Questions like these are best answered with longitudinal surveys, which track the paths of students as they transition from school to college and the work force.  The longitudinal surveys conducted by NCES contain a wide variety of survey components that enable researchers to address policy-related topics across disciplines.  Such longitudinal data can be expensive and time consuming to collect, particularly if they are nationally representative with sufficient sample sizes to analyze barriers faced by disadvantaged young adults. Building a sound statistical foundation for these important analyses is one of the key contributions NCES makes when producing datasets such as the Education Longitudinal Study of 2002 (ELS:2002) for the education and research community.

ELS:2002 began by collecting data from a nationally representative cohort of students who were in the 10th grade in 2002. Follow up surveys were collected from these same students in 2004, 2006, and 2012. Some students enrolled in postsecondary institutions after high school, while others entered the workforce. ELS:2002 can be used to examine the educational and occupational paths of students over time, as well as the different factors that are associated with those paths.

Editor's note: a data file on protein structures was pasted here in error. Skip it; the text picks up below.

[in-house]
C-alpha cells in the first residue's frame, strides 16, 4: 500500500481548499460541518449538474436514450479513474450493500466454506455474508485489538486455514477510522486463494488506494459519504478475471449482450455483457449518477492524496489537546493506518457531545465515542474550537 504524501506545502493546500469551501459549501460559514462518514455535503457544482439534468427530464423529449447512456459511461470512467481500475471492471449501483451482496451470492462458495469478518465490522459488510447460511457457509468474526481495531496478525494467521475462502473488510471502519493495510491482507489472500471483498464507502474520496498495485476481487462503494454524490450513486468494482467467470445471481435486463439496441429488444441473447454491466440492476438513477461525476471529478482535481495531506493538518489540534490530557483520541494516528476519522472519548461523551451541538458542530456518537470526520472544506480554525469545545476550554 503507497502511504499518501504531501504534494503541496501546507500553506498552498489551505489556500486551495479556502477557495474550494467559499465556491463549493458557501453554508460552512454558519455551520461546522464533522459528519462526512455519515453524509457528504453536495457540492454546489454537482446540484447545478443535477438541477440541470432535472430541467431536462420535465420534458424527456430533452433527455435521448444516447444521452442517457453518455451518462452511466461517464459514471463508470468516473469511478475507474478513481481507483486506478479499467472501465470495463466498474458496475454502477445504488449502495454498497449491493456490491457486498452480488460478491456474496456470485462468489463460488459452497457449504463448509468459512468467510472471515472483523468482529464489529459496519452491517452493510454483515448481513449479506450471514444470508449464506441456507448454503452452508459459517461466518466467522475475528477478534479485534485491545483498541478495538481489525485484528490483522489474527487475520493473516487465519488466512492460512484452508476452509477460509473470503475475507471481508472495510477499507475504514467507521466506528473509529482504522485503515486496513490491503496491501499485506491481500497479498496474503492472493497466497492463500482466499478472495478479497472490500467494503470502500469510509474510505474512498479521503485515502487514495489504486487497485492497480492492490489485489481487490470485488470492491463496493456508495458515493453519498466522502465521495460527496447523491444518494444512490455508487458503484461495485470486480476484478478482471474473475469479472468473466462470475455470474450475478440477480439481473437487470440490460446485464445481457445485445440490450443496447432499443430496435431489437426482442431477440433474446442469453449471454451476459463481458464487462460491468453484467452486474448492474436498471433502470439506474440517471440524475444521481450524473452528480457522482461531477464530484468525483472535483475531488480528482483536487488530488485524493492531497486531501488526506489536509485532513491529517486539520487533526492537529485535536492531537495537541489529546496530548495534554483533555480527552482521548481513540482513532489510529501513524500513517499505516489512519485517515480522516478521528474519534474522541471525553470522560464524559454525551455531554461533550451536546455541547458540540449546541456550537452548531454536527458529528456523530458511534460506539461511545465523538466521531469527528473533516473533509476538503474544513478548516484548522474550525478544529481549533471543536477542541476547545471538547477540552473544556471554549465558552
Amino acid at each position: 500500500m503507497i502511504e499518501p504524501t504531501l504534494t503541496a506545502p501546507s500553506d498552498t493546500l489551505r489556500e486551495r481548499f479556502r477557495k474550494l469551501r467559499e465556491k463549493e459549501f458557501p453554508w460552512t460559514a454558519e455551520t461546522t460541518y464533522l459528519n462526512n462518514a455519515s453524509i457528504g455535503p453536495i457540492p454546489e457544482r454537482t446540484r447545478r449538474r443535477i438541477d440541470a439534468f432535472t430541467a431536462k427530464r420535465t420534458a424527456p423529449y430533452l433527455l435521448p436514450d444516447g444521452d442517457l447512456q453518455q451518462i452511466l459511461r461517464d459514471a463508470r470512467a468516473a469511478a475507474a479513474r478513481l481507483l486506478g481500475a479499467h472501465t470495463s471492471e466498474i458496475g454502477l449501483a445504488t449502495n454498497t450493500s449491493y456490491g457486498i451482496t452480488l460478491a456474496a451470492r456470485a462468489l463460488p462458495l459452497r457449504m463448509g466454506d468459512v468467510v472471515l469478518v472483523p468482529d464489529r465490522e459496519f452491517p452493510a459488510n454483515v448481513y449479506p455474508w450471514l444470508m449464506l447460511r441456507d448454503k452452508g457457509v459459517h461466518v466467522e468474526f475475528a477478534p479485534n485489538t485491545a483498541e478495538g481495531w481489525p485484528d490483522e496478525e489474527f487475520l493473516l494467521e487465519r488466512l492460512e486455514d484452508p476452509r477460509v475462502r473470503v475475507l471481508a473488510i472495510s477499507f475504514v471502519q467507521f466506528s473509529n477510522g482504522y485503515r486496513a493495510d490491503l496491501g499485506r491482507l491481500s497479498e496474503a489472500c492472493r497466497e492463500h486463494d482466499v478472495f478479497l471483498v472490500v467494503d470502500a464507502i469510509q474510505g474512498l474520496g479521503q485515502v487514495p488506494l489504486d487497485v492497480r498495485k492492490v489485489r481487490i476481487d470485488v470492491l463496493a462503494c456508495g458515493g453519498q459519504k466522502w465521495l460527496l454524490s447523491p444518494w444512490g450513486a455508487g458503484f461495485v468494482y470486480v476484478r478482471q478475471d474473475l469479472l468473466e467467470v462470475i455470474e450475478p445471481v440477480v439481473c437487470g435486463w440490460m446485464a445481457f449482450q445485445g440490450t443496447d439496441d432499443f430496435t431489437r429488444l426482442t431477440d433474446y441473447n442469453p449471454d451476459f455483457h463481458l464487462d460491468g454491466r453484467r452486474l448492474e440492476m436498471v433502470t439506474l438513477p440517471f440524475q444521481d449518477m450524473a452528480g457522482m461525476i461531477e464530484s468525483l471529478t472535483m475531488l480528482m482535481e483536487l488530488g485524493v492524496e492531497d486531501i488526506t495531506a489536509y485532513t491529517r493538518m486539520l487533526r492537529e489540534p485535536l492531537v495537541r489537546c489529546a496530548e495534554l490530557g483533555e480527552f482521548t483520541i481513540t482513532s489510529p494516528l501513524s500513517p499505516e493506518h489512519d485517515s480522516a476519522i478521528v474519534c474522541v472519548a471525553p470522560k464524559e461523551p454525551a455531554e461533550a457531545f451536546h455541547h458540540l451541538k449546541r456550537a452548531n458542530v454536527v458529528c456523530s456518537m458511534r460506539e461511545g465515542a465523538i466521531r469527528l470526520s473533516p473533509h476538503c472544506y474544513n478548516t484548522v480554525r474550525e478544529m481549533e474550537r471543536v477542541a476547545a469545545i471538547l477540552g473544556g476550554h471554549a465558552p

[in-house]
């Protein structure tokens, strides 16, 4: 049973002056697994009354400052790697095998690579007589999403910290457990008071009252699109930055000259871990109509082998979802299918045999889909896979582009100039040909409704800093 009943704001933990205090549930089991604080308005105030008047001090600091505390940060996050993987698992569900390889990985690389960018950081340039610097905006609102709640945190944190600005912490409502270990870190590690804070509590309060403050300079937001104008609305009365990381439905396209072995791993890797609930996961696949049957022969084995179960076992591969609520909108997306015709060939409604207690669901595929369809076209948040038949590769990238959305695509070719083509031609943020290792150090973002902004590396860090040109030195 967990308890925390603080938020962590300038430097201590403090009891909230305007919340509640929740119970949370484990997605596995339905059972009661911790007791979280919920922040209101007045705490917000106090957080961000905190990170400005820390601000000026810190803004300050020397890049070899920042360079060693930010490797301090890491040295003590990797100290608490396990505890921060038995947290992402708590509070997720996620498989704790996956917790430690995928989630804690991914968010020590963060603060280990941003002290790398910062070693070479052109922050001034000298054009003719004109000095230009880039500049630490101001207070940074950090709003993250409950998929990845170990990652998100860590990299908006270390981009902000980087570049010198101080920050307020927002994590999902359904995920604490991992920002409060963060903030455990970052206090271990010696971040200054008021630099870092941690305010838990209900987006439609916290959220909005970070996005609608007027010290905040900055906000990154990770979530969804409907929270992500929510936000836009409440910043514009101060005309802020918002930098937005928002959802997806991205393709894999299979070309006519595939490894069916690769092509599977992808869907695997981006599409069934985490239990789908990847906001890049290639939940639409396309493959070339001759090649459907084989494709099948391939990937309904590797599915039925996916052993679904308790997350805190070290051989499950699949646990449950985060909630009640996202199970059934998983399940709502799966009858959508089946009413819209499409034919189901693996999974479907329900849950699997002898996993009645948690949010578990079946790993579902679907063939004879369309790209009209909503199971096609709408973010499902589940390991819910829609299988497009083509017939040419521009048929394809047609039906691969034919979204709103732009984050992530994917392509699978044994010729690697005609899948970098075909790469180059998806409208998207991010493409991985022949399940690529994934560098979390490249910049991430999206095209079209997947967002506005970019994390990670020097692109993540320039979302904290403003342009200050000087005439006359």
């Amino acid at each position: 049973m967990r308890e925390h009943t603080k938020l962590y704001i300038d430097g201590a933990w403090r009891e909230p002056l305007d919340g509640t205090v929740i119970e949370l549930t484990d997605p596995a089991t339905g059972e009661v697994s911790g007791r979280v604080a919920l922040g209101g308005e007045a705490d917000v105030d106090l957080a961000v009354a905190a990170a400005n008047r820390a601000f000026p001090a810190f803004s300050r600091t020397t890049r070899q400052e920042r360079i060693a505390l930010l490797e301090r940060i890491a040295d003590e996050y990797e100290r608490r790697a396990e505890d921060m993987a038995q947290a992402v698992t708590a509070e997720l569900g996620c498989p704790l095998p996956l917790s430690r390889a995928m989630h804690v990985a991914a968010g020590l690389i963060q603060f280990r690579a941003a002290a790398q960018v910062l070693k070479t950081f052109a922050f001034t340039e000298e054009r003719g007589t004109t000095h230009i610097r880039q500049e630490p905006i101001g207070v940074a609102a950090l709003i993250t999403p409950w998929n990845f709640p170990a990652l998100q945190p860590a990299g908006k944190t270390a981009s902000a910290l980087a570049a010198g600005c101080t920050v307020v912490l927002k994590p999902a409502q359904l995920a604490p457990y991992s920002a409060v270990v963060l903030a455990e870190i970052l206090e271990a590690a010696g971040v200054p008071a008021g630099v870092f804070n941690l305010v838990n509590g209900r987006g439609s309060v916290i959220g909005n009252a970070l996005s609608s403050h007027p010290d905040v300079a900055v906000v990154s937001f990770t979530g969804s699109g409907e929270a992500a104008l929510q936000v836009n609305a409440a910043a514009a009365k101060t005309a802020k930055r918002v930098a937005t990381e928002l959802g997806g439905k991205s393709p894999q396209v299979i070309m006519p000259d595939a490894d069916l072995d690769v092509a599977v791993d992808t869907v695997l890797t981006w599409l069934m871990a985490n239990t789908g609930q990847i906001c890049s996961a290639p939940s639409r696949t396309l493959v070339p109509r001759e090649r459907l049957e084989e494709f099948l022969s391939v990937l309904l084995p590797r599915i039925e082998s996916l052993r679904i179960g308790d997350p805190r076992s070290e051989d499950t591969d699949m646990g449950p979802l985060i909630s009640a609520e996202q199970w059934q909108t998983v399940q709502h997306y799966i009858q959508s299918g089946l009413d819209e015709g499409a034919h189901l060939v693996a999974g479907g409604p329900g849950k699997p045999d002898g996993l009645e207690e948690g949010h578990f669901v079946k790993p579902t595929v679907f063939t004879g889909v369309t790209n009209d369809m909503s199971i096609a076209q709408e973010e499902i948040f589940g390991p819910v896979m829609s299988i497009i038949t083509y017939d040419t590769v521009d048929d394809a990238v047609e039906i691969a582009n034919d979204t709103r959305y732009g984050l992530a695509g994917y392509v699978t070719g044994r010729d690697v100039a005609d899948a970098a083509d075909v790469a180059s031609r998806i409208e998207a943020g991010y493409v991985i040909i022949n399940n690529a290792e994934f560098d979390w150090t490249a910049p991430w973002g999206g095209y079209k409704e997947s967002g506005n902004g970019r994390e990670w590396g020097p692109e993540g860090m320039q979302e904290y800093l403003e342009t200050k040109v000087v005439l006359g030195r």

ELS:2002 collected a wide variety of information including students’ school experiences and activities, plans for the future, family circumstances, and beliefs about themselves. Many variables in the ELS:2002 dataset are available to the public with no restrictions. The data are easily accessible for individuals who may be interested in examining how a variety of different backgrounds and experiences may affect students’ college and career readiness. Some variables are not in the public datasets to ensure that identities of survey respondents are protected, but are available to researchers who apply for a restricted use license.

Use of datasets such as ELS:2002 can assist researchers, educators and policy makers in answering important questions about how to prepare our students for college and careers.  For more information on accessing and using ELS:2002 data, please refer to information about available data, see our detailed selection of users manuals, or email the ELS:2002 staff.

Crime and Safety on College Campuses

By Lauren Musu-Gillette